Prevent an Encounter
➤ Don’t hike alone. Bears are less likely to attack groups than individuals.
➤ Make Noise. For real. Bells are a nice thought, but loud conversation or singing will better alert bears to your presence. Given the opportunity, most bears will avoid a human encounter.
➤ Carry pepper spray. Keep it handy (Mike now hikes with his in hand, but a holster works), and know how to use it. Wait until a charging bear is within 60 feet, then sweep the spray to create a cloud at ground level. (Check out our primer at backpacker.com/bearspray.)
➤ Be scent smart. Store food in bear canisters or hang it properly (see page 42). Avoid fragrance-heavy shampoos and hygiene products; they smell just like food. Never, ever preemptively fire pepper spray around your tent; it’s like marinating your campsite.
➤ Stay vigilant. Paying attention to terrain features can give you an advantage; if you come to a section of trail with recent evidence of bears (such as scat or overturned stumps), make extra noise. Give bears a chance to hear you and flee before their protective instincts kick in.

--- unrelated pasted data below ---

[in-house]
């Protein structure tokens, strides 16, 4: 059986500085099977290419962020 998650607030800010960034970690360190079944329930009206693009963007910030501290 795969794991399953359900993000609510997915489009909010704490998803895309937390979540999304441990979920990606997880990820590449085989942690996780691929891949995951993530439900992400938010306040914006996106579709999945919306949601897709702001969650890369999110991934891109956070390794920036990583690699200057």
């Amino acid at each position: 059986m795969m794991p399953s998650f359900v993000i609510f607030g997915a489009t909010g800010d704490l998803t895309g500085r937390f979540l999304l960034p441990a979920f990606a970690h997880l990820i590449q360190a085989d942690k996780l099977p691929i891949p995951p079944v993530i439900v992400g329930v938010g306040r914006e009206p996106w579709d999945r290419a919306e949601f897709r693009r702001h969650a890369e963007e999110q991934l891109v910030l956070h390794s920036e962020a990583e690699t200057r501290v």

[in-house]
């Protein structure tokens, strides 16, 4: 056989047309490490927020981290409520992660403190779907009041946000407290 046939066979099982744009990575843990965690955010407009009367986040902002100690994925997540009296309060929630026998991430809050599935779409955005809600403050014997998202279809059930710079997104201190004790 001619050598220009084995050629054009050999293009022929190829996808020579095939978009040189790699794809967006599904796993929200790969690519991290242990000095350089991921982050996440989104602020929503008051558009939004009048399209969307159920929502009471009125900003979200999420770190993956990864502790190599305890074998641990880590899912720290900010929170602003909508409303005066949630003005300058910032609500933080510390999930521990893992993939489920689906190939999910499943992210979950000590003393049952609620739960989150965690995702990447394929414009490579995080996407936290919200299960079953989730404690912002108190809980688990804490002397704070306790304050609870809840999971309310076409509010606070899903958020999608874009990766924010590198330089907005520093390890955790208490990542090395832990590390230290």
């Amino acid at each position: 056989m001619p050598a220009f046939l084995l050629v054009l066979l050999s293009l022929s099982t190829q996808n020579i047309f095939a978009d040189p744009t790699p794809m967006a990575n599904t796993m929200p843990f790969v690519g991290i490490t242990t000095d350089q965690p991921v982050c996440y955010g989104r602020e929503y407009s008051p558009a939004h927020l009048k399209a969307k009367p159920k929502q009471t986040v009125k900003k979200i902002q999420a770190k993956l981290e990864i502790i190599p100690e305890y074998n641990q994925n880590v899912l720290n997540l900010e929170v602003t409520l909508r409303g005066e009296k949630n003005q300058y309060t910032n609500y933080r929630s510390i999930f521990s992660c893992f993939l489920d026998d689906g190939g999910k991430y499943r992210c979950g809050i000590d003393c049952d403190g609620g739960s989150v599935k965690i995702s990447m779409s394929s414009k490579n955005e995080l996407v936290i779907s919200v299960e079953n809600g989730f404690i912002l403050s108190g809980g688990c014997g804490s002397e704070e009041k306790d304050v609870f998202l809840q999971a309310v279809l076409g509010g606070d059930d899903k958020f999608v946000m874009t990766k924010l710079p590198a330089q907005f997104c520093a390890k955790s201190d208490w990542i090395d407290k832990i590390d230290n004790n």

If Attacked by a Grizzly
➤ Play dead. Lie face down with your pack on, spread your legs (so it can’t roll you), and protect your neck and head with your hands.
➤ Climb a tree. Grizzlies are poor climbers, but they can ascend trees if the limbs are arranged like ladder rungs. Make sure you can climb higher than 15 feet on slender branches.
➤ Fight. If a grizzly starts to feed or you’re attacked by a black bear, you have to fight. Go for the nose, eyes, and ears. Give it your all.
Bear Aware: Get essential skills and safety tips in BACKPACKER’s Bear Country Behavior ($13; falcon.com).